Explosive New Break in the Dr. Jeffrey MacDonald Case:
Former U.S. Deputy Marshal is Witness to Prosecutorial Misconduct
By Ken Adachi <Editor@educate-yourself.org>
March 8, 2006
A stunning new development has occurred in the Dr. Jeffrey MacDonald case: A former deputy U.S. Marshal, Jimmy B. Britt, has filed an affidavit with the North Carolina, Wake County courthouse on November 3, 2005, wherein he states that he was witness to a conversation between Helena Stoeckley and state prosecutor James Blackburn in Blackburn's office on the eight floor of the Federal Courthouse at 310 New Bern Avenue in Raleigh, North Carolina during the trial of Jeffrey MacDonald in 1979. According to Britt's statement, Blackburn conducted an interview with Helena Stoeckley and in the course of that interview, Stoeckley revealed to Blackburn many things relating to the MacDonald murder scene including details of the MacDonald home such as the rocking horse with the broken spring (only known to crime scene investigators) in order to prove to Blackburn that she was at the murder scene. She told Blackburn that she and others were in MacDonald's home on the night of the murders and that they had gone to the MacDonald home to 'get drugs'. After Stoeckley gave Blackburn the history of her time spent in MacDonald's home, Blackburn told her:
"If you testify before the jury as to what you have told me or said to me in this office, I will indict you for murder."
Blackburn directly threatened Stoeckley with murder prosecution if she told the truth concerning the events that occurred in the MacDonald home in the early morning hours of February 17, 1970. For a state prosecutor to intimidate, threaten, or coerse a witness to withhold or change testimony in order to suit the state's case is obvious obstruction of justice, but to prosecute a man for murder when direct witness testimony has been presented that implicates others as responsible for the crime, is prosecutorial malfeasance at its worst.
Attorney Wendy P. Rouder was a clerk to MacDonald defense attorney Bernie Segal in 1979 when she was sent to see Helena Stoeckley at the Journey's End Motel in Raleigh on the weekend of August 18, 1979. Stoeckley told Rouder in her motel room that she was in the home of Dr. MacDonald on the night of the murders and that she could name the people who killed MacDonald's family. When Rouder asked Helena why she was telling her this when Stoeckley had just denied her involvment on the witness stand, Helena responded: "I can't, I'm afraid". Rouder asked Helena why she was afraid and had expected Helena to say that she feared retribution from the other cult members involved, but was surprised to hear that Helena was fearful of "those damn prosecutors sitting there". She then added: " They'll fry me".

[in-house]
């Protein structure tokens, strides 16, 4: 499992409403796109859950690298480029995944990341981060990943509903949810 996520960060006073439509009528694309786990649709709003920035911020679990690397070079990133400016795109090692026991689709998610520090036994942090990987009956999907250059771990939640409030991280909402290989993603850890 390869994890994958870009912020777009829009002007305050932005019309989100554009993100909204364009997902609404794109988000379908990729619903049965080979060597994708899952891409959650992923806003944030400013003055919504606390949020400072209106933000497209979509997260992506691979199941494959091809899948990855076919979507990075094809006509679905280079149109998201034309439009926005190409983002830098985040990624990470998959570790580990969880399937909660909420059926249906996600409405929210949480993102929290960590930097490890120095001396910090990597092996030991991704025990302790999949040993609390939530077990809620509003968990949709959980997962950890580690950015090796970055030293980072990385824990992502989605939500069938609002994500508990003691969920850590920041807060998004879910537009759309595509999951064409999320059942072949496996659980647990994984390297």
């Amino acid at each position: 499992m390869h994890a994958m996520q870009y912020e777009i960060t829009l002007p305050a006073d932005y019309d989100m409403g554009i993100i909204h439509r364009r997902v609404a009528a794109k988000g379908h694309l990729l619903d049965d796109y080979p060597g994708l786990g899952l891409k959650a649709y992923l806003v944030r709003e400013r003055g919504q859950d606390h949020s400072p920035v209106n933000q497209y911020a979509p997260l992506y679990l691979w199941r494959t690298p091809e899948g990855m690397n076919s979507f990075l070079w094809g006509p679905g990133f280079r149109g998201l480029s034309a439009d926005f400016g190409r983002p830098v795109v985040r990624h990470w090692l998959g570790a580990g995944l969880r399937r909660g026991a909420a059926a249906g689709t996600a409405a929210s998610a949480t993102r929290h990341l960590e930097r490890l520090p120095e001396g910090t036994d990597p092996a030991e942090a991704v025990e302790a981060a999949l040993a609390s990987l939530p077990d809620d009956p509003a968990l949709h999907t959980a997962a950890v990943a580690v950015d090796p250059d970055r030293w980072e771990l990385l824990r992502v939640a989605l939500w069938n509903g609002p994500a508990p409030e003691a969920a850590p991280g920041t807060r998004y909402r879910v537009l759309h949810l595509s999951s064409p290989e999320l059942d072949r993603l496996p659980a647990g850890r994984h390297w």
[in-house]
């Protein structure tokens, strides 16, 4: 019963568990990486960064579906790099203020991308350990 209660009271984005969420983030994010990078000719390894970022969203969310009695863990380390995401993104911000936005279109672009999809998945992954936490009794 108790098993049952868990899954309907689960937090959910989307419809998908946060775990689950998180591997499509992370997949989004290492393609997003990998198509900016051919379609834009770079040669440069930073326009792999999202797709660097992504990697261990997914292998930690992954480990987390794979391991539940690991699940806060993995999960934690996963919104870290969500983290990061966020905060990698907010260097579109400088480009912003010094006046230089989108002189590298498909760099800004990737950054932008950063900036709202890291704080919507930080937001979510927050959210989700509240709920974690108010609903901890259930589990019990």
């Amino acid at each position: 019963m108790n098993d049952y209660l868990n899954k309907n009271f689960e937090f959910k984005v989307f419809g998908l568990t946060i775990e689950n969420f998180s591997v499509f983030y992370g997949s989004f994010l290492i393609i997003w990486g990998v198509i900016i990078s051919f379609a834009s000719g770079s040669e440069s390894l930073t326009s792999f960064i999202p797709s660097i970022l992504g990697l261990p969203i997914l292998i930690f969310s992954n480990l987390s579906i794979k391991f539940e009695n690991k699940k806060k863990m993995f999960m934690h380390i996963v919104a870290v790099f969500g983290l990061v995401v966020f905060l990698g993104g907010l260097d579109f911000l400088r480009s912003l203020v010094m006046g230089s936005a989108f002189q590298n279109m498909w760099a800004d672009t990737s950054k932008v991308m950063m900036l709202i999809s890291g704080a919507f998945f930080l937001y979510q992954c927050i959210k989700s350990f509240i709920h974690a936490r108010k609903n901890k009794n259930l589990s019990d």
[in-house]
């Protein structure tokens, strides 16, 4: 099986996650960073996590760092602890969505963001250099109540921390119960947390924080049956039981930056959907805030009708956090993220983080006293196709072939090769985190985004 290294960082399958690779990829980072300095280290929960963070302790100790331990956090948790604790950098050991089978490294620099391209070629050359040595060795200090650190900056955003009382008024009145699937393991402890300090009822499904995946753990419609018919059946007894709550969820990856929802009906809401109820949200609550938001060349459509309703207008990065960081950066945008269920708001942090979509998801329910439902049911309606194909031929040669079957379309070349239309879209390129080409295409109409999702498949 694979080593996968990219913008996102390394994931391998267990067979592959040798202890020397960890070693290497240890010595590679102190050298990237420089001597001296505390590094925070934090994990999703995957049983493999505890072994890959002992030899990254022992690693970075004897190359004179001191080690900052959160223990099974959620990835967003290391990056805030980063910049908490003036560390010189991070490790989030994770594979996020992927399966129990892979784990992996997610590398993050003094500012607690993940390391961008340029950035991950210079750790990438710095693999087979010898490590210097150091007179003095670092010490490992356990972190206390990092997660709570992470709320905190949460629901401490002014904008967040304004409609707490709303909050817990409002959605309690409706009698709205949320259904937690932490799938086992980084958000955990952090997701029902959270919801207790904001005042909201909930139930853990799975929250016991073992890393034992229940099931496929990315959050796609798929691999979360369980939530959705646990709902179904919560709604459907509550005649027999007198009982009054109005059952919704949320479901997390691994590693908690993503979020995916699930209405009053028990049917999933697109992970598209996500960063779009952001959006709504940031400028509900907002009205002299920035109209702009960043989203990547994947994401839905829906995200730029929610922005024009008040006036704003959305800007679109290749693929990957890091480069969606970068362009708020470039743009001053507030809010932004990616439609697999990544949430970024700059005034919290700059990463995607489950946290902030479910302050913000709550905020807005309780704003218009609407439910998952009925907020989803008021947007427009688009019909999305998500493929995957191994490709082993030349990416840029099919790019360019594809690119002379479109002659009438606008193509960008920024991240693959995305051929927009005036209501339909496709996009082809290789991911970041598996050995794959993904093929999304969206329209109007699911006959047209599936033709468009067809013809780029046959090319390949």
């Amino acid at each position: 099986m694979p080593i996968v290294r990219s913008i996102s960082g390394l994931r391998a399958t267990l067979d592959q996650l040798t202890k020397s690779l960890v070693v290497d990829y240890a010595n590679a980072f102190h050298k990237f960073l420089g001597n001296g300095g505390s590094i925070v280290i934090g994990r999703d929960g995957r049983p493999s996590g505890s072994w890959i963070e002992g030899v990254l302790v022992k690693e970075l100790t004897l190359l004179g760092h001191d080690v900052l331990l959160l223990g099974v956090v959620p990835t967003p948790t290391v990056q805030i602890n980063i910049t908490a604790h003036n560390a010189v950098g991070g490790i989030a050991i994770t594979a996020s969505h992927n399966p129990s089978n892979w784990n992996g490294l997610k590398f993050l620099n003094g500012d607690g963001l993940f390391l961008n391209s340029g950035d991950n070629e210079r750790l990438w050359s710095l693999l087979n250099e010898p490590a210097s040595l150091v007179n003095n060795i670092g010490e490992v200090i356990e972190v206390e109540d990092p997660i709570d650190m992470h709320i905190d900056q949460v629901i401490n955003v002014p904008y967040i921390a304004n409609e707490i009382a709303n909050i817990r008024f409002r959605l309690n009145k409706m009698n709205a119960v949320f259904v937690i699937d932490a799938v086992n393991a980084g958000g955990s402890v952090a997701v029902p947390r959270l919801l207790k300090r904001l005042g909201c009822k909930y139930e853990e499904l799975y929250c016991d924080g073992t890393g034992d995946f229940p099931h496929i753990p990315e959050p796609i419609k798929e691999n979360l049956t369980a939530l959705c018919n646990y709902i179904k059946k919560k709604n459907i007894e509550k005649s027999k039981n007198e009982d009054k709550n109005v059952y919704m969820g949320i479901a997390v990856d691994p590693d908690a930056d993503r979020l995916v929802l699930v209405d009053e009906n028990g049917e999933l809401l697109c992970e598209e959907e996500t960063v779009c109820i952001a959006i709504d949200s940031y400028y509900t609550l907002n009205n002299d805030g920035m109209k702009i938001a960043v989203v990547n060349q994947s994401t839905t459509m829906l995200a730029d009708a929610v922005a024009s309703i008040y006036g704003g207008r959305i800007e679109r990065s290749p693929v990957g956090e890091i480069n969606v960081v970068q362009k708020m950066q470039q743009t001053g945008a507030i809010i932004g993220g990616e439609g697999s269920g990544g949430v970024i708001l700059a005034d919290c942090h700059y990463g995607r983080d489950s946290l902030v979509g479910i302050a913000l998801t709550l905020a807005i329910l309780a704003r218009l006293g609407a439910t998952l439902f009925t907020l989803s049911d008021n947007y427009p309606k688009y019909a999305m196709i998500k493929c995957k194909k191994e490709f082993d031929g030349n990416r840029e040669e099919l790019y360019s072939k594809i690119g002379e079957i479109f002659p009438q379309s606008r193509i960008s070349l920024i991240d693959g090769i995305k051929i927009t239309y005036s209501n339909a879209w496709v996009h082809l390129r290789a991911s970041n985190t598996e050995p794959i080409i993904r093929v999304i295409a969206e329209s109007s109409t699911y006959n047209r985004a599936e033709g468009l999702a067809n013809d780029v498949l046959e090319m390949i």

A colleague of Jimmy Britt, retired U.S. marshal Lee W. Tart, has also submitted an affidavit in which he affirms that Jimmy Britt had told him about the Stoeckley/Blackburn conversations in 2003 while traveling on a trip together to Oxford, Mississippi.
Additional affidavits were also presented to the court from people who were acquainted with Greg Mitchell prior to his death in 1982. Mitchell had admitted to his participation in the MacDonald murders to a number of people including Everett Morse, Bryant Lane, and Donald Buffkin. Despite Mitchell's reputation for dangerous behavior at the time of the killings, he eventually came to feel remorse in later years and was burdened with the guilt of the murders and seeing MacDonald taking the rap for his crimes. Mitchell told his friend Bryant Lane that he was high on four different drugs when "things got bad", and that 'you don't realize what you're doing' when you are so high on drugs." Lane also reported that Mitchell had told him that Jeff MacDonald was simply 'lucky' because the group ' didn't know what they were doing' and 'didn't mean to kill anyone'.
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